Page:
Michele Levine, CEO, Roy Morgan Research says:
“We frequently see major difference in the way males and females react to political speeches but, in this case, the differences were almost imperceptible. The Americans obviously aren’t suffering from the same gender divide that has been so fractious recently in Australian politics.
“We would have expected to see more divergence in the Reactor graph lines for Australians who usually vote ALP Vs. L-NP but, again, the differences were marginal.
“It’s probably not surprising that 18?34 year olds reacted more positively to President Obama than to Mitt Romney. The difference in age groups was relatively insignificant for Romney, however, but much greater for Obama, as the graph below clearly shows.”
There were few high points for Mitt Romney. He was getting traction with his promise to support small business and reduce their taxes – until he began to criticise ‘Obamacare’ when the Graph took a dive. If he’s been watching the Reactor graph he probably wouldn’t have mentioned ‘Obamacare’ again. But he did – which drove the graph for the 18 ?34 year olds down around the 30 mark, which is a drastically low Reactor score.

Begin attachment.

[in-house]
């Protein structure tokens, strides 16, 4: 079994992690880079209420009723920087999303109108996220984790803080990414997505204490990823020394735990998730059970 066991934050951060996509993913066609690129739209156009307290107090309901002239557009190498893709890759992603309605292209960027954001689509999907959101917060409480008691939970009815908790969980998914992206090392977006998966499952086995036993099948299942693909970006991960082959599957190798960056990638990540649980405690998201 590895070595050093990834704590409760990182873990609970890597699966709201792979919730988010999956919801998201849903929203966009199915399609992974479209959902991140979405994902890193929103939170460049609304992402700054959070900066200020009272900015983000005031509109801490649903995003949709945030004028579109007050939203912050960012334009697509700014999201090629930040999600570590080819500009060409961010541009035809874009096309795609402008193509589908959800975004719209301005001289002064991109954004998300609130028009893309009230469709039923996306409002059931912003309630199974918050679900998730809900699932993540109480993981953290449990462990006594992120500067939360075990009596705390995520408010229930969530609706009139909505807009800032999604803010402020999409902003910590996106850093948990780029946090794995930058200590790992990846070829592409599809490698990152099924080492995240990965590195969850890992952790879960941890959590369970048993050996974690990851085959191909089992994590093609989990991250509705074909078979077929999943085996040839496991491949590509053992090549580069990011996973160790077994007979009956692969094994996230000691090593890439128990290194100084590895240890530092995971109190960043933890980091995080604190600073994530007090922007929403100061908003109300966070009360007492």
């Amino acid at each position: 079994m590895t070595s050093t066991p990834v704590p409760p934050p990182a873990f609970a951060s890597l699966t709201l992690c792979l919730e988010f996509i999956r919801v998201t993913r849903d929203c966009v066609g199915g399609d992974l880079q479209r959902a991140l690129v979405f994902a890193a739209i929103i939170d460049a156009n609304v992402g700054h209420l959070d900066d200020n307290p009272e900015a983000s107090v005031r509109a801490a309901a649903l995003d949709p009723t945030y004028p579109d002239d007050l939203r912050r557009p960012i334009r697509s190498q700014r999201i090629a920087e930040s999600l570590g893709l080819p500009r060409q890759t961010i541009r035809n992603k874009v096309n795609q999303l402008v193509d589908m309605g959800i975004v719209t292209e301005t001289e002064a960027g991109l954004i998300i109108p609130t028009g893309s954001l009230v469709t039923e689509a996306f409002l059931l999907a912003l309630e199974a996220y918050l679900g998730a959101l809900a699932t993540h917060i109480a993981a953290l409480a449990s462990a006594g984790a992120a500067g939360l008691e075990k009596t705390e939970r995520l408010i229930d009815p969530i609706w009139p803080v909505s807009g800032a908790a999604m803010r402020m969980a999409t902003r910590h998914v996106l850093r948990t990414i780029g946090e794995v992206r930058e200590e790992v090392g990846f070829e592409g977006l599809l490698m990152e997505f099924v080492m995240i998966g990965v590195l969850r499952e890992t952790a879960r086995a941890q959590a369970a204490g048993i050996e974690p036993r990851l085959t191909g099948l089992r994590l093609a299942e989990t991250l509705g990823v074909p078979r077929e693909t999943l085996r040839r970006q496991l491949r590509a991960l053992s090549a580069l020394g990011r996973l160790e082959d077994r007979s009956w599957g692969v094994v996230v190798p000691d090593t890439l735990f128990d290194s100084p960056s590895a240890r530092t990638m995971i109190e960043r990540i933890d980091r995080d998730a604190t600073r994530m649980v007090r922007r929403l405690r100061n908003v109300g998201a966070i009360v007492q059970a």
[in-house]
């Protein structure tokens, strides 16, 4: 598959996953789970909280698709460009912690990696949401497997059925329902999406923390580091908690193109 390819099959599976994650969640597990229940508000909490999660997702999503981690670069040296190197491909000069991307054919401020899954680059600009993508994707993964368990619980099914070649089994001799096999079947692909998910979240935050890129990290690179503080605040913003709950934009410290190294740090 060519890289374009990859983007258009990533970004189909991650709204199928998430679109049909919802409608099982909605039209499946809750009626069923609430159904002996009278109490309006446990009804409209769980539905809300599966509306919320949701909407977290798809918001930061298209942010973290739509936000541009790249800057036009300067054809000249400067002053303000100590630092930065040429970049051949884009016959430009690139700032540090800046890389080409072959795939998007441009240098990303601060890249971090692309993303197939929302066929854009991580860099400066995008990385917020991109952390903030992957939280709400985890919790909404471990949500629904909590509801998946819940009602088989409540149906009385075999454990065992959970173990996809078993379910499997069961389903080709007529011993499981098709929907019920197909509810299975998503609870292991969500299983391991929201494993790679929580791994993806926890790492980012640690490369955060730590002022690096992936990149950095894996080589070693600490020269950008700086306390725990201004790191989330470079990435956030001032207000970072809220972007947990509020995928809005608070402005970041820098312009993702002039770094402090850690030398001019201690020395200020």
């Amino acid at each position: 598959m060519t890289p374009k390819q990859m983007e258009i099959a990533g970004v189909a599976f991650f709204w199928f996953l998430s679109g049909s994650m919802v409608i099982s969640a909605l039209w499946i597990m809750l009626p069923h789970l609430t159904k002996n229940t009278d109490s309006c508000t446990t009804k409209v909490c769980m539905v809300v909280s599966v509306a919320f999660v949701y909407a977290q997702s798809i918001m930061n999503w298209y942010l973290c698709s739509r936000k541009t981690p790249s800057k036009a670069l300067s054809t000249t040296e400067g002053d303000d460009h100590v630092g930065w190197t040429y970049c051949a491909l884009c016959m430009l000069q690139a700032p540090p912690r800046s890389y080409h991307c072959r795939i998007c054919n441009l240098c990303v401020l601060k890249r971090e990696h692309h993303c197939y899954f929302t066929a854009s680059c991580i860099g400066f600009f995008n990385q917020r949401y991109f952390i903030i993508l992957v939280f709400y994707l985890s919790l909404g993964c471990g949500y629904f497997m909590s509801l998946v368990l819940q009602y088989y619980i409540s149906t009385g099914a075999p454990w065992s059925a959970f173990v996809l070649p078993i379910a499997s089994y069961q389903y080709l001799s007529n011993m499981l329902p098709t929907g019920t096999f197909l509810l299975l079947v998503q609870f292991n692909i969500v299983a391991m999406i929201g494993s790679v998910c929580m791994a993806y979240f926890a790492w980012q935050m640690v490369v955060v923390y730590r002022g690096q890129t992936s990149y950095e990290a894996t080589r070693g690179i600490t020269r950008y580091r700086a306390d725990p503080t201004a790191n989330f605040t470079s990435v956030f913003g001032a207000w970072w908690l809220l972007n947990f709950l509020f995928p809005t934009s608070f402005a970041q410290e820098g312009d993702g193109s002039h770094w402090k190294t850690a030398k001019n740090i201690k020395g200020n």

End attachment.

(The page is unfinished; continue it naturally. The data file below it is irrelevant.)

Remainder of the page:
Conversely, President Obama receives some of his highest Reactor scores with his record of healthcare reforms, ending the war in Iraq, reigning in the excesses of Wall Street and, predictably, tax cuts.
“The President won the hearts of Australians when he gave his impromptu, impassioned speech about the contributions of immigrants to the United States.”
View the results with selectable graphs synchronised with the video highlights of the debate using the interactive Reactor Player:
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